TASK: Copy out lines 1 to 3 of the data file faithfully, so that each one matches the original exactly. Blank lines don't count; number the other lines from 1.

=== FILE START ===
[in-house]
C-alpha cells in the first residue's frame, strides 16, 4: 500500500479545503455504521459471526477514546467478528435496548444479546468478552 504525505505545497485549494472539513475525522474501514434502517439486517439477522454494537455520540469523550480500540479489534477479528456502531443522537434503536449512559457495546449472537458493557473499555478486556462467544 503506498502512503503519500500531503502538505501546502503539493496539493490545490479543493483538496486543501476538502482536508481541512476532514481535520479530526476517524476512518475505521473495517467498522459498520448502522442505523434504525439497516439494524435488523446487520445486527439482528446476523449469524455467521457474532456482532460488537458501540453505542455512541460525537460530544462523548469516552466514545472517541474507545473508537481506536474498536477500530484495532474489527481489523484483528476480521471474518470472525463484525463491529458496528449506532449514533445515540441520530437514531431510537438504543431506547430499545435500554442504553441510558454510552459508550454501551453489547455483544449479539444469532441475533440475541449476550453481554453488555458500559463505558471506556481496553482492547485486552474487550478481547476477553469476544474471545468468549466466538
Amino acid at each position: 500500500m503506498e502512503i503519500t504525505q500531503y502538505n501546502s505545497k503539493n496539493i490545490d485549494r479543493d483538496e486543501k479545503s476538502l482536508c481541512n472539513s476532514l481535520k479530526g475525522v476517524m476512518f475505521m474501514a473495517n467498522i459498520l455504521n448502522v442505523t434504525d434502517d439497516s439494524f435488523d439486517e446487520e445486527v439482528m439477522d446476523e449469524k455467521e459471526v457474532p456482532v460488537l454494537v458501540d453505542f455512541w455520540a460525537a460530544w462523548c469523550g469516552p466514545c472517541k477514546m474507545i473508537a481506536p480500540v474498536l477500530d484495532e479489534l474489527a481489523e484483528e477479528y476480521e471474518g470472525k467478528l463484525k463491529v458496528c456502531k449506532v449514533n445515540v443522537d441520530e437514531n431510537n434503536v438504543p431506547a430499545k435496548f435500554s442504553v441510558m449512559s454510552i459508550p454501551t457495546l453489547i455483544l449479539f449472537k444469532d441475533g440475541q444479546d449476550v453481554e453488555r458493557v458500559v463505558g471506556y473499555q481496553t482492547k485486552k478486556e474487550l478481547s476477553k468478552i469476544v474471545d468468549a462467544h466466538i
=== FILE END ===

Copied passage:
[in-house]
C-alpha cells in the first residue's frame, strides 16, 4: 500500500479545503455504521459471526477514546467478528435496548444479546468478552 504525505505545497485549494472539513475525522474501514434502517439486517439477522454494537455520540469523550480500540479489534477479528456502531443522537434503536449512559457495546449472537458493557473499555478486556462467544 503506498502512503503519500500531503502538505501546502503539493496539493490545490479543493483538496486543501476538502482536508481541512476532514481535520479530526476517524476512518475505521473495517467498522459498520448502522442505523434504525439497516439494524435488523446487520445486527439482528446476523449469524455467521457474532456482532460488537458501540453505542455512541460525537460530544462523548469516552466514545472517541474507545473508537481506536474498536477500530484495532474489527481489523484483528476480521471474518470472525463484525463491529458496528449506532449514533445515540441520530437514531431510537438504543431506547430499545435500554442504553441510558454510552459508550454501551453489547455483544449479539444469532441475533440475541449476550453481554453488555458500559463505558471506556481496553482492547485486552474487550478481547476477553469476544474471545468468549466466538
Amino acid at each position: 500500500m503506498e502512503i503519500t504525505q500531503y502538505n501546502s505545497k503539493n496539493i490545490d485549494r479543493d483538496e486543501k479545503s476538502l482536508c481541512n472539513s476532514l481535520k479530526g475525522v476517524m476512518f475505521m474501514a473495517n467498522i459498520l455504521n448502522v442505523t434504525d434502517d439497516s439494524f435488523d439486517e446487520e445486527v439482528m439477522d446476523e449469524k455467521e459471526v457474532p456482532v460488537l454494537v458501540d453505542f455512541w455520540a460525537a460530544w462523548c469523550g469516552p466514545c472517541k477514546m474507545i473508537a481506536p480500540v474498536l477500530d484495532e479489534l474489527a481489523e484483528e477479528y476480521e471474518g470472525k467478528l463484525k463491529v458496528c456502531k449506532v449514533n445515540v443522537d441520530e437514531n431510537n434503536v438504543p431506547a430499545k435496548f435500554s442504553v441510558m449512559s454510552i459508550p454501551t457495546l453489547i455483544l449479539f449472537k444469532d441475533g440475541q444479546d449476550v453481554e453488555r458493557v458500559v463505558g471506556y473499555q481496553t482492547k485486552k478486556e474487550l478481547s476477553k468478552i469476544v474471545d468468549a462467544h466466538i